When she says my name it feels like my skirt flipped up
To check for underwear

Under where my brother hid when I was born,
There are now mousetraps and cricket tape and
He was waiting
To tell my name to the slippery red toes poking off the edge of the bed
To press it to my palm like a pearl pendant on my birthday

He gave me a color, the pale green that comes up from the earth in springtime
Pale green like thick veins almost kissing
Hyperbolically bent under the ripe flesh of my forearm
Pale green like our wilting houseplant and the whites of my eyes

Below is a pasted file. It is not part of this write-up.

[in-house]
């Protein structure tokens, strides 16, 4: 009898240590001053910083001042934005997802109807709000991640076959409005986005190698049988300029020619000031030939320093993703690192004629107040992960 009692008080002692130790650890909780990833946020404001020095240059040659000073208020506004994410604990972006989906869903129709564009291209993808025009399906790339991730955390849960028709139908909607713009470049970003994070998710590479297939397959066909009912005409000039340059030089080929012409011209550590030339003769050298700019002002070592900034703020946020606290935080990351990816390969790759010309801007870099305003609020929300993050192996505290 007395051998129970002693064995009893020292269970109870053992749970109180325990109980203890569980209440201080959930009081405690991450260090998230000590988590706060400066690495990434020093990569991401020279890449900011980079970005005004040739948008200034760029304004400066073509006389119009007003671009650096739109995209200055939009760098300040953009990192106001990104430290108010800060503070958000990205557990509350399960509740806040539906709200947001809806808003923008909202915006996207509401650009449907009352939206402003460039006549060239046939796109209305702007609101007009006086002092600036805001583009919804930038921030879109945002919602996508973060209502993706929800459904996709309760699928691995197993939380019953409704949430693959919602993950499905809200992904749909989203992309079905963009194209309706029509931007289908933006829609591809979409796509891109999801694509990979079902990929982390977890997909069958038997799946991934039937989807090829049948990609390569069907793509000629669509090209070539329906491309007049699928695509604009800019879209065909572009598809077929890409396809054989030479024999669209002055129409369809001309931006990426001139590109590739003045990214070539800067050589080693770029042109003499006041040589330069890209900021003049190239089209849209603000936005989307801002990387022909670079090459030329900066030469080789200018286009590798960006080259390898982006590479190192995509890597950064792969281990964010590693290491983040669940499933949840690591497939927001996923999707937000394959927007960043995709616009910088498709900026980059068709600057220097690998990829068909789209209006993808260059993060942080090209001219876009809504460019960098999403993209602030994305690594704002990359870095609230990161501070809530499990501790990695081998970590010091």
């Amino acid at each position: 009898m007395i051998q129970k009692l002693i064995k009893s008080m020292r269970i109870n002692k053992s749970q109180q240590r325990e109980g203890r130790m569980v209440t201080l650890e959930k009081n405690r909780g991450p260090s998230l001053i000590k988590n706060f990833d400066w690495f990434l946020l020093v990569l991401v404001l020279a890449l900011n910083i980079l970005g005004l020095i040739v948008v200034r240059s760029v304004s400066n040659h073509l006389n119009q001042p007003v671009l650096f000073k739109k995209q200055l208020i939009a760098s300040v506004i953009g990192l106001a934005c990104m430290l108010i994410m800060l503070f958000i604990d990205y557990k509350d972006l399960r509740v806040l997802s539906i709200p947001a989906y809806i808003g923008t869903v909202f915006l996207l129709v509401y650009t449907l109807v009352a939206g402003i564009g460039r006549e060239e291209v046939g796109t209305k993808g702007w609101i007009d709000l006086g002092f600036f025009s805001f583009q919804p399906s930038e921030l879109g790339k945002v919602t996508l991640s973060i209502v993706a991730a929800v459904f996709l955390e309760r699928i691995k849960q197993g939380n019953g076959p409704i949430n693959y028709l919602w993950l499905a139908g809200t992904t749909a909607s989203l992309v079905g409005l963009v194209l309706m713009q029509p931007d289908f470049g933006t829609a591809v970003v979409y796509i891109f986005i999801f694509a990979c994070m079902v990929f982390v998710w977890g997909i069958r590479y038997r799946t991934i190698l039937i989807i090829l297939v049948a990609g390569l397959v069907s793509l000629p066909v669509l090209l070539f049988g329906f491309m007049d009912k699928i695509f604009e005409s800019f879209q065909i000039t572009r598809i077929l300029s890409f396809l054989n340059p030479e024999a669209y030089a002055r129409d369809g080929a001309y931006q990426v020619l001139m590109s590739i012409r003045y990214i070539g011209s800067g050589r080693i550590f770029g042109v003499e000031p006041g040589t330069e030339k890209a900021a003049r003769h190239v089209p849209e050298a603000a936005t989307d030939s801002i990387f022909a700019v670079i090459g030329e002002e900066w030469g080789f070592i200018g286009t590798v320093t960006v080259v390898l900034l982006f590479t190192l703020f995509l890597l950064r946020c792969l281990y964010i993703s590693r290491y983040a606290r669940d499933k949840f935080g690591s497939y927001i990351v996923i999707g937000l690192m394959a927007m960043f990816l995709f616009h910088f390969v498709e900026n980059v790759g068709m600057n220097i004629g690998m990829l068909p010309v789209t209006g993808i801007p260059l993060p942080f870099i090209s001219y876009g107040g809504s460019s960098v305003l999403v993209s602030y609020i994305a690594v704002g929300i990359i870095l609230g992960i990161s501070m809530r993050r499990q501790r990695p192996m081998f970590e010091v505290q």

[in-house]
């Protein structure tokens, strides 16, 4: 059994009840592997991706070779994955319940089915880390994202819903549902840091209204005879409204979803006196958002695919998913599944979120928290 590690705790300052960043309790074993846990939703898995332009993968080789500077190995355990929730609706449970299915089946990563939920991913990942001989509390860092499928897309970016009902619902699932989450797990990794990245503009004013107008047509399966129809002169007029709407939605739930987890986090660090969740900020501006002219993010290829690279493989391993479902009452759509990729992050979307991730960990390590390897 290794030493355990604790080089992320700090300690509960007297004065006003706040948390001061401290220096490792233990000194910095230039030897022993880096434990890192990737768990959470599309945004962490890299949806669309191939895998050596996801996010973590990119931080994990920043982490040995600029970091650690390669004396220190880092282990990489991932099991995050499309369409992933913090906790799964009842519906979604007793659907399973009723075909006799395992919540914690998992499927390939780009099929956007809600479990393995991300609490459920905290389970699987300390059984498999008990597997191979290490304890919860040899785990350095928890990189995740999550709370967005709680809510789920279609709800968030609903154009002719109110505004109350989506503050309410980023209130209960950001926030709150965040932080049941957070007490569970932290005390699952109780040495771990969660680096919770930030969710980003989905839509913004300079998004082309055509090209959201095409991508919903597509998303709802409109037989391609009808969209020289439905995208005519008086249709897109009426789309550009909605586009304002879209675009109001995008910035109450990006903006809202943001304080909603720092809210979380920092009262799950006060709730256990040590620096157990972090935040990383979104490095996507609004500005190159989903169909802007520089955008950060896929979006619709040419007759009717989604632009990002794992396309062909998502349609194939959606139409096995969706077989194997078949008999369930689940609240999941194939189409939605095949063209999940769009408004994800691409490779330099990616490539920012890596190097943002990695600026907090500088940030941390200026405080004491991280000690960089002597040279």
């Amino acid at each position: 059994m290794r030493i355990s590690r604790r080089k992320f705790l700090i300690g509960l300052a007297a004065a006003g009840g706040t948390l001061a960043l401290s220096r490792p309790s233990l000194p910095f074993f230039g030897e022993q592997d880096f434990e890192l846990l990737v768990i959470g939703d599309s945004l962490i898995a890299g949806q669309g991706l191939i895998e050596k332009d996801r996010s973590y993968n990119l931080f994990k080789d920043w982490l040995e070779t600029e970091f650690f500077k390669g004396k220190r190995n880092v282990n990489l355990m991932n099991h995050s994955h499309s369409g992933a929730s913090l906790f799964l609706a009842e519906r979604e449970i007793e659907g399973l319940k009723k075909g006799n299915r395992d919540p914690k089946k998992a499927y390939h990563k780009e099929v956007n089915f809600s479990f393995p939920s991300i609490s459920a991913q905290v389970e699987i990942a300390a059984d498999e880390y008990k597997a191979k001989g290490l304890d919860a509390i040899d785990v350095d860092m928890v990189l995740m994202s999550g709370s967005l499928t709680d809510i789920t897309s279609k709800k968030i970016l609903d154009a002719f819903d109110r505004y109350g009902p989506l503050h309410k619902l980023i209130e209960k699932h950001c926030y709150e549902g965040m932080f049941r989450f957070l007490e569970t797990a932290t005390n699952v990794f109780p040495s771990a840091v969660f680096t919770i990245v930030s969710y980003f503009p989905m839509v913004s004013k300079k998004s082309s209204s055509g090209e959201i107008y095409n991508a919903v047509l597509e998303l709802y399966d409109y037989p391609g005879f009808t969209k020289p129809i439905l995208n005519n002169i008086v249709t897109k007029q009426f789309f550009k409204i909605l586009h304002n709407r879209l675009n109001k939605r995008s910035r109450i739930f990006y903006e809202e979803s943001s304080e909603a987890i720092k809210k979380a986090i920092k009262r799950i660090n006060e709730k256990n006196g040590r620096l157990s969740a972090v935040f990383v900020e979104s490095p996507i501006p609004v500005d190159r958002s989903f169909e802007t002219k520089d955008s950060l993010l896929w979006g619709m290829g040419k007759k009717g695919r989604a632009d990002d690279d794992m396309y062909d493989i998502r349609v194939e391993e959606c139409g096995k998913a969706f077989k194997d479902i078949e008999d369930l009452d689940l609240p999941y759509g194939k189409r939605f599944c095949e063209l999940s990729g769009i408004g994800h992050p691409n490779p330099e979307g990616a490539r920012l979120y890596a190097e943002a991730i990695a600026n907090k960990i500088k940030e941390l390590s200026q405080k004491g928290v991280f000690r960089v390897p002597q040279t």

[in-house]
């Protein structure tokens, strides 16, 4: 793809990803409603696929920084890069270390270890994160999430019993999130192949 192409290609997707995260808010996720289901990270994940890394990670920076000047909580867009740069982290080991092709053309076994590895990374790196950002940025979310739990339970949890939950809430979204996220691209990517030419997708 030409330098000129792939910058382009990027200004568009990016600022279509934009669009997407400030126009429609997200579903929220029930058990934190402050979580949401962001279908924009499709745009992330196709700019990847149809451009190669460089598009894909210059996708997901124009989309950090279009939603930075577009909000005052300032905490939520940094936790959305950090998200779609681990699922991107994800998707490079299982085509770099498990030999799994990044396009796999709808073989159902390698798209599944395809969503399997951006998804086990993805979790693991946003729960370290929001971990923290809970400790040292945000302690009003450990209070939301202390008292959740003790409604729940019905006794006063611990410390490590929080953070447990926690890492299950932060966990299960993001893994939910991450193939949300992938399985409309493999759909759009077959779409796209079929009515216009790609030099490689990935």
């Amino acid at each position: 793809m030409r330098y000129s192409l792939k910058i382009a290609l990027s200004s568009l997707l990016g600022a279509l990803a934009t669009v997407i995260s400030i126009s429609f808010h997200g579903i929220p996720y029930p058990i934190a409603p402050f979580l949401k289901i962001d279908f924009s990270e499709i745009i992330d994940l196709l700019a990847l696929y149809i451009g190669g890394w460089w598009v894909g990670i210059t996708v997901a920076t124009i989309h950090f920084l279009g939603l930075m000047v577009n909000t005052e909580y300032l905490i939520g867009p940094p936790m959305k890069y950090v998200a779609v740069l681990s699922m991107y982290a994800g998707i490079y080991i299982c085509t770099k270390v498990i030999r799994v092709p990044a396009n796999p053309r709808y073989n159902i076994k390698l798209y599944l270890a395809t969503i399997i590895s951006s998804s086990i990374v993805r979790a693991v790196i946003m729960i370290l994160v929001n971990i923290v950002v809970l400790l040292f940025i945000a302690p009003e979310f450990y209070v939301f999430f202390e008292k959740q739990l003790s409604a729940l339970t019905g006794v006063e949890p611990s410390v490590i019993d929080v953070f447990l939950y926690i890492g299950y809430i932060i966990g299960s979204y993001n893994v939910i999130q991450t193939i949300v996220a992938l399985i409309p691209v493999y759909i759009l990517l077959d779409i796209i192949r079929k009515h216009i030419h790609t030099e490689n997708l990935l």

When I say my name it tastes like thick honey
Catching flies on the back of my tongue
Tastes like milk stuck between my teeth
Tastes like picking my skirt up and saying don’t worry
I’m still wearing this
And wishing in my head
That I could wear it like the pearl pendant
So I’d get used to its weight in the hollow of my throat

Even delicate silver would wring my neck
And lick the steel of her boot-toe
And turn my skin green to match the name

Image credit:https://unsplash.com/photos/Km9q4SOvzDw

Born and raised in Bloomington, IN, Chloe is a second-year at UCSB and misses the midwest dearly. They have been writing for about three years, and prefers narrative poetry and (very) short fiction. There is no-one more important to them than their older brother; they have done most of their existence together. Chloe hopes to one day publish a little collection of both of their poems, writings, and illustrations.